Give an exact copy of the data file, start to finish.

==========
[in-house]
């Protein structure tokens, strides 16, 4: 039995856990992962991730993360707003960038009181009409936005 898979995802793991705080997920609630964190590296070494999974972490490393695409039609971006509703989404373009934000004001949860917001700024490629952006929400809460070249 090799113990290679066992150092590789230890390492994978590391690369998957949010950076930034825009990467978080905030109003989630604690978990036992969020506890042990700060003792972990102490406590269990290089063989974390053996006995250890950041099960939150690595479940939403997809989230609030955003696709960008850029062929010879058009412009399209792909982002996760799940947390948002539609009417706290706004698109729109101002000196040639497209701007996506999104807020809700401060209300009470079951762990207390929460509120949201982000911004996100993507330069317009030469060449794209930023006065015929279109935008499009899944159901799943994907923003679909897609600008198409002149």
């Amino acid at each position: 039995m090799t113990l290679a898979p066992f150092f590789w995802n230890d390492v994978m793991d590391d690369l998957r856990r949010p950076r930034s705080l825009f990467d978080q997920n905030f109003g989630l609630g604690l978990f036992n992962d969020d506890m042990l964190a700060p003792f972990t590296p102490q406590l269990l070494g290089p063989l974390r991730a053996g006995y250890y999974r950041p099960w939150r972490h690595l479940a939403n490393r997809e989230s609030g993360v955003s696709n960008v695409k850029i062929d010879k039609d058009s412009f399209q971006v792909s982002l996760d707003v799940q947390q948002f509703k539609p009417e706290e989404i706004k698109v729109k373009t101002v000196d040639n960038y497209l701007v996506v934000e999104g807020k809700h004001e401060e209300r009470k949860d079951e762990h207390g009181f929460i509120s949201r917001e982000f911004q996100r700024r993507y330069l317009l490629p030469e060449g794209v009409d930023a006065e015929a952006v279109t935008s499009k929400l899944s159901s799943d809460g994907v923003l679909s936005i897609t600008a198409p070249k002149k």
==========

[in-house]
């Protein structure tokens, strides 16, 4: 039995856990992962991730993360707003960038009181009409936005 898979995802793991705080997920609630964190590296070494999974972490490393695409039609971006509703989404373009934000004001949860917001700024490629952006929400809460070249 090799113990290679066992150092590789230890390492994978590391690369998957949010950076930034825009990467978080905030109003989630604690978990036992969020506890042990700060003792972990102490406590269990290089063989974390053996006995250890950041099960939150690595479940939403997809989230609030955003696709960008850029062929010879058009412009399209792909982002996760799940947390948002539609009417706290706004698109729109101002000196040639497209701007996506999104807020809700401060209300009470079951762990207390929460509120949201982000911004996100993507330069317009030469060449794209930023006065015929279109935008499009899944159901799943994907923003679909897609600008198409002149």
């Amino acid at each position: 039995m090799t113990l290679a898979p066992f150092f590789w995802n230890d390492v994978m793991d590391d690369l998957r856990r949010p950076r930034s705080l825009f990467d978080q997920n905030f109003g989630l609630g604690l978990f036992n992962d969020d506890m042990l964190a700060p003792f972990t590296p102490q406590l269990l070494g290089p063989l974390r991730a053996g006995y250890y999974r950041p099960w939150r972490h690595l479940a939403n490393r997809e989230s609030g993360v955003s696709n960008v695409k850029i062929d010879k039609d058009s412009f399209q971006v792909s982002l996760d707003v799940q947390q948002f509703k539609p009417e706290e989404i706004k698109v729109k373009t101002v000196d040639n960038y497209l701007v996506v934000e999104g807020k809700h004001e401060e209300r009470k949860d079951e762990h207390g009181f929460i509120s949201r917001e982000f911004q996100r700024r993507y330069l317009l490629p030469e060449g794209v009409d930023a006065e015929a952006v279109t935008s499009k929400l899944s159901s799943d809460g994907v923003l679909s936005i897609t600008a198409p070249k002149k």